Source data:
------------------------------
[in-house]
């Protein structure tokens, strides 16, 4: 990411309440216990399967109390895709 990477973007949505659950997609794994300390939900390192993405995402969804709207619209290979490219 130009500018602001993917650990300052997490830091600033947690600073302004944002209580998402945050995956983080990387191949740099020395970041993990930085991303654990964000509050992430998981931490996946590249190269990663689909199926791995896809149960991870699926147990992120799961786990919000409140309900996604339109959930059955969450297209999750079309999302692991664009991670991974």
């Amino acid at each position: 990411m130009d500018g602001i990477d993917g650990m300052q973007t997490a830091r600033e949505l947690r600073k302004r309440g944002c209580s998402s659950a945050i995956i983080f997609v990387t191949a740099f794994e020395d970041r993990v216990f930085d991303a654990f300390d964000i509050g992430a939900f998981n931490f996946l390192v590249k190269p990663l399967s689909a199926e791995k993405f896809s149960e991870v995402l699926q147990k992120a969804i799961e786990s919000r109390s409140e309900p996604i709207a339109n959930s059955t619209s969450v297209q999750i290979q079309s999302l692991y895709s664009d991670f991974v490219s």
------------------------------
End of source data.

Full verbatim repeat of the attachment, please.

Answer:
[in-house]
């Protein structure tokens, strides 16, 4: 990411309440216990399967109390895709 990477973007949505659950997609794994300390939900390192993405995402969804709207619209290979490219 130009500018602001993917650990300052997490830091600033947690600073302004944002209580998402945050995956983080990387191949740099020395970041993990930085991303654990964000509050992430998981931490996946590249190269990663689909199926791995896809149960991870699926147990992120799961786990919000409140309900996604339109959930059955969450297209999750079309999302692991664009991670991974």
């Amino acid at each position: 990411m130009d500018g602001i990477d993917g650990m300052q973007t997490a830091r600033e949505l947690r600073k302004r309440g944002c209580s998402s659950a945050i995956i983080f997609v990387t191949a740099f794994e020395d970041r993990v216990f930085d991303a654990f300390d964000i509050g992430a939900f998981n931490f996946l390192v590249k190269p990663l399967s689909a199926e791995k993405f896809s149960e991870v995402l699926q147990k992120a969804i799961e786990s919000r109390s409140e309900p996604i709207a339109n959930s059955t619209s969450v297209q999750i290979q079309s999302l692991y895709s664009d991670f991974v490219s």